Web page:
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IU men's soccer dominates in NCAA Tournament victory over Old Dominion



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Junior midfielder Austin Panchot kicks the ball against Old Dominion in the second round of the NCAA Tournament on Sunday afternoon at Bill Armstrong Stadium. Panchot scored IU's third goal of the match in the Hoosiers' 3-0 win against Old Dominion. Bobby Goddin Buy Photos

It was business as usual for IU in its second round NCAA Tournament matchup.

The failures of the Big Ten Tournament and regular season were pushed aside. As the Hoosiers have talked about in the week leading up to the match, there is now a singular goal for this team: a national title. After a dominating performance over the Old Dominion Monarchs, the Hoosiers are now a step closer to that goal. 

IU put together a complete 90-minute performance and advanced to the Round of 16 in the NCAA Tournament with a 3-0 win over Old Dominion.

“It’s nice to start off the tournament with a convincing win,” IU senior defender Grant Lillard said. “In the first half, it wasn’t the best soccer performance by us, but we still managed to find a goal on a restart. Second half, getting the seoncd early goal opened up the game a lot for us, we were able to establish a rhythm and dominated from there on out.”

Lillard said that the start may not have been perfect from them, but they still had chances. They were pushing up the field in the attack and dominating in the back half. 

Much like previous matches IU has played in this season, Old Dominion looked content to absorb a lot of pressure. The Monarchs did a solid job for about 36 minutes keeping IU off the board. 

Goalkeeper Mertcan Akar, who came up with multiple saves, helped the Monarchs stave off the Hoosiers.

They could only hold IU scoreless for so long. In the 36th minute off a corner swung in by freshman Spencer Glass, senior defender Grant Lillard met the cross with his head and gave IU the lead.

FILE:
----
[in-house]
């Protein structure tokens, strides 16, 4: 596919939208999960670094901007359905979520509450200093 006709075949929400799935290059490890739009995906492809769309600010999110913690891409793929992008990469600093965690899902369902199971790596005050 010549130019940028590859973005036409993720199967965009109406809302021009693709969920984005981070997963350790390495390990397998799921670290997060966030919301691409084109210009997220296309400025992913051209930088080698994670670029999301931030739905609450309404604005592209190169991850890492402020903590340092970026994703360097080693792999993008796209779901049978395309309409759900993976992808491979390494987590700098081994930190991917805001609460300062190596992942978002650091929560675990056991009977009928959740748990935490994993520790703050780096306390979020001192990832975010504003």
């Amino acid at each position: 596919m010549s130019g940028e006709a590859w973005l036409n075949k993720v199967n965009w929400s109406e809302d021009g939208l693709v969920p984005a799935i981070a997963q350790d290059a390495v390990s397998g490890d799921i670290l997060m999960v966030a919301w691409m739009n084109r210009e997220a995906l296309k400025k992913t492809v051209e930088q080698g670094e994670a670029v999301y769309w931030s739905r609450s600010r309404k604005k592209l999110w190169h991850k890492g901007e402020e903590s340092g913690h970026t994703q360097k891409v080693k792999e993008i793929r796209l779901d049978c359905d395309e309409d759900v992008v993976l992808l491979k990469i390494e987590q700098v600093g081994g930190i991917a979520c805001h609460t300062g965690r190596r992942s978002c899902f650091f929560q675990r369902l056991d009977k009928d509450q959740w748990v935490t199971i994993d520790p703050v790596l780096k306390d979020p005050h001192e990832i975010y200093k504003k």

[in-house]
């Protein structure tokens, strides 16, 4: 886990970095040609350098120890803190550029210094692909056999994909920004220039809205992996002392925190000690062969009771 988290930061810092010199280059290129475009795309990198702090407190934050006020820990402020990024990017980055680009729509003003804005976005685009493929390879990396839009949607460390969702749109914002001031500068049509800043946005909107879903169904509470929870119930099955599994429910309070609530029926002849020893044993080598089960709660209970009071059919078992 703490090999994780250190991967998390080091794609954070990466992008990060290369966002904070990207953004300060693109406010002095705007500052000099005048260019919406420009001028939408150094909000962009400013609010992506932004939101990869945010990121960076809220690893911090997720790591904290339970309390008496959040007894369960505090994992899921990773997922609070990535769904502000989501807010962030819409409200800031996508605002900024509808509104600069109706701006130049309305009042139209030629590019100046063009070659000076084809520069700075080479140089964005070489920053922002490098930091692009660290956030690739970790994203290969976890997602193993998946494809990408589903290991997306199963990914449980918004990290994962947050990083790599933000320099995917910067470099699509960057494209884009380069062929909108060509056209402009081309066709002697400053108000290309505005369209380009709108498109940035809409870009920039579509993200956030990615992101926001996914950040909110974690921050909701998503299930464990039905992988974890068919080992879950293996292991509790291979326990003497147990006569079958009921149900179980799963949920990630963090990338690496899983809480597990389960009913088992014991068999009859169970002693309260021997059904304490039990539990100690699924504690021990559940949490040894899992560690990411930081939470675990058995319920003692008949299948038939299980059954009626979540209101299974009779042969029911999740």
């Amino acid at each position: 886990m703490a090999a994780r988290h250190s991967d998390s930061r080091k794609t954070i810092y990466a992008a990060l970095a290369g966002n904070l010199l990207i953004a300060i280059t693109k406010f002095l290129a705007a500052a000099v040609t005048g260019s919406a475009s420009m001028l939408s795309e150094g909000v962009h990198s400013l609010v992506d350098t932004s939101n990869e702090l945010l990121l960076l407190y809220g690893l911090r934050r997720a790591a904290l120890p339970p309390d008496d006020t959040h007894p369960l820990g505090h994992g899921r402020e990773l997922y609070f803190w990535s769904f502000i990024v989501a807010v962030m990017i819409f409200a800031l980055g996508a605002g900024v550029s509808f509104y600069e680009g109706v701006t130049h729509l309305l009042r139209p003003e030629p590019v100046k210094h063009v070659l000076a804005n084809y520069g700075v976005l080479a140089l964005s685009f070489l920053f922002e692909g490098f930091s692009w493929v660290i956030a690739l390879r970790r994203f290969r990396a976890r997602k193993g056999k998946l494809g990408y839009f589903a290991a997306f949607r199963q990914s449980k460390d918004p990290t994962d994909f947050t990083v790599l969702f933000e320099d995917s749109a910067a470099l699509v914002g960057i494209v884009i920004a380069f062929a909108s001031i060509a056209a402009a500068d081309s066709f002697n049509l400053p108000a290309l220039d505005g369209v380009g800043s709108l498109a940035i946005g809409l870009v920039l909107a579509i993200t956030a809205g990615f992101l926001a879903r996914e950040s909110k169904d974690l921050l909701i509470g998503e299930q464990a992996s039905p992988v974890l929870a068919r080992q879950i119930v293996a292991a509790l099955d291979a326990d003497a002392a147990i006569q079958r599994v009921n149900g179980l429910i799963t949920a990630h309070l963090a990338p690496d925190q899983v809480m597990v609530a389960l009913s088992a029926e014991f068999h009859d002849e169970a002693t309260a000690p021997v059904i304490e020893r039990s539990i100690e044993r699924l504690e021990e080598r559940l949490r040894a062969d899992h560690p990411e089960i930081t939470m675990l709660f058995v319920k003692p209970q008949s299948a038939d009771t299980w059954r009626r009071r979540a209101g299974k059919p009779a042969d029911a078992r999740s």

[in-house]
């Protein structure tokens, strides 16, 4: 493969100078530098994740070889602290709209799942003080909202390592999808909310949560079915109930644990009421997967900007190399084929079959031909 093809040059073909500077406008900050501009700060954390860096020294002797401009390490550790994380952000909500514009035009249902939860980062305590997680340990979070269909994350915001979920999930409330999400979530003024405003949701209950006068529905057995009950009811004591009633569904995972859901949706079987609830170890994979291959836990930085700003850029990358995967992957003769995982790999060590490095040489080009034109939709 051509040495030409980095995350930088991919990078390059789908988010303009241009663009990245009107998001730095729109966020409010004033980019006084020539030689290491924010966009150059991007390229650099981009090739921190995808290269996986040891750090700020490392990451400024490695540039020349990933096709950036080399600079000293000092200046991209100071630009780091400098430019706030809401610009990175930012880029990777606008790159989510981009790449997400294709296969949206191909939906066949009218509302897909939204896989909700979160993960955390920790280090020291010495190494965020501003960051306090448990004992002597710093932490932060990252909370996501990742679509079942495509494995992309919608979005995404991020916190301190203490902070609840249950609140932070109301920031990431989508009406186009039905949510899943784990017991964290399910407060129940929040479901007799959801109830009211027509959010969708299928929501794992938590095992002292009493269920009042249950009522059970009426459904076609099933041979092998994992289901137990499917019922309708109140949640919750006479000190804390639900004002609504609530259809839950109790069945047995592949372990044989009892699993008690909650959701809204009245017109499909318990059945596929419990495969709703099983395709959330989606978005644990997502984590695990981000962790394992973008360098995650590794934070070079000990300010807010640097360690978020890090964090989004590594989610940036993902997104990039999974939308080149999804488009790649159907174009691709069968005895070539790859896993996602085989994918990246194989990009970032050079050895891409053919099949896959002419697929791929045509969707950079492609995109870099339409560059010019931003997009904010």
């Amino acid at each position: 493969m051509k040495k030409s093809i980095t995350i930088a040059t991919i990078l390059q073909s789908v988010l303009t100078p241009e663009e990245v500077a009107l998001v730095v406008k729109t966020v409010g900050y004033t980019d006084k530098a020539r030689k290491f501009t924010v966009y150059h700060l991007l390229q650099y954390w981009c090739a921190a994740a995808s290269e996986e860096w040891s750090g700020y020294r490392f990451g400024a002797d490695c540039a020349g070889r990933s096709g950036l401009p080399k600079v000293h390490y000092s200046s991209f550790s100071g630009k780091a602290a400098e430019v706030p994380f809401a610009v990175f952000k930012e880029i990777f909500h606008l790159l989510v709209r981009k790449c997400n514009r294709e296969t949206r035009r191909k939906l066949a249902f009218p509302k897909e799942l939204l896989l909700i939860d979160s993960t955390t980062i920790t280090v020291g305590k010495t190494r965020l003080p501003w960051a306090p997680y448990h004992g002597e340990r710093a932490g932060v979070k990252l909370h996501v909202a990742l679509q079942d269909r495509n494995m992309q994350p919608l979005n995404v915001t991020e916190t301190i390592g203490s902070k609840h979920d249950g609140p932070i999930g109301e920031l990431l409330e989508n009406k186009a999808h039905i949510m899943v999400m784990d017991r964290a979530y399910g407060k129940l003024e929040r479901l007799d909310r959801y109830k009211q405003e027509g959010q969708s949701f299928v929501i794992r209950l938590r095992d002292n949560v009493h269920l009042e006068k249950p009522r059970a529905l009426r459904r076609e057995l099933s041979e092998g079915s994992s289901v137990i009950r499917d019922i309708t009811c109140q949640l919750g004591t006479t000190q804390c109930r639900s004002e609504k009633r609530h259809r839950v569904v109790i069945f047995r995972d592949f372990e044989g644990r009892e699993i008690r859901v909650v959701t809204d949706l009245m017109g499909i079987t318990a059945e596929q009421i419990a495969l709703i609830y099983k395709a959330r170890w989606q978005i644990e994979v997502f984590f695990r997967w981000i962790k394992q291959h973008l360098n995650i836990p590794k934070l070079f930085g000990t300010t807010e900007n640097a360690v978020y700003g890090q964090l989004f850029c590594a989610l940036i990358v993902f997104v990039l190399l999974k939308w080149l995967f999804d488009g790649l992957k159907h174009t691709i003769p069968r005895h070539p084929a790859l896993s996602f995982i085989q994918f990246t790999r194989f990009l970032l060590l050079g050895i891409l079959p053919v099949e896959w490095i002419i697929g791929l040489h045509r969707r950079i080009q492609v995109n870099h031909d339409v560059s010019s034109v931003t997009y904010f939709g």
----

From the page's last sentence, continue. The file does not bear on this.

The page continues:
“The restart goal was huge,” Yeagley said. “One, Grant got it, we have not been able to find him on our corners as well as we’d like. So happy for him, we’ve been talking all week about ‘Grant, this is your time.’ And when you’re not playing as well as we’d like, it’s the change during the game. This time of year when it gets tighter, restarts are often the difference."

As the game progressed, Old Dominion never had that great of a chance in front of goal.

It was freshman attacker Mason Toye who ended a four match scoreless drought with his 10th goal of the season in the 49th minute. A few minutes later in the 63rd minute, junior Austin Panchot put the game to bed with IU’s third goal of the afternoon.

Freshman forward Griffin Dorsey celebrates after Grant Lillard scores a goal in the first half against Old Dominion in the second round of the NCAA tournament Sunday afternoon at Bill Armstrong Stadium. IU defeated Old Dominion, 3-0, to advance to the third round of the NCAA tournament against New Hampshire. Bobby Goddin Buy Photos


IU has still yet to trail this season and Panchot said that helps the Hoosiers. 

“It forces other teams to come out of their shell,” Panchot said. “When we’re playing like we are, we’re always confident in our defense. It definitely brings us some confidence.”

Toye later added that the one goal is nice, but they can't just stop there

“We’re not going to just sit back and try to defend,” Toye said. “We’re definitely confident with a 1-0 lead, but if we can get another goal, we want to.”

For the 37th time in school history, the Hoosiers will advance to the Round of 16, a round they have not advanced past since 2012, the last time IU won a national title. 

With New Hampshire’s win over the No. 15 seed Dartmouth in penalty kicks, it will be New Hampshire that will travel to Bloomington to face IU Saturday night at 7 p.m. 

“Obviously pleased to advance,” Yeagley said. “That’s the most important. Very proud of the fact that we’re at 17 shutouts. That’s a phenomenal number and four goals against, just this team loves putting those numbers up and we’re scoring a lot so really good balance. We’re excited to move on.”

Zain Pyarali contributed to this article.

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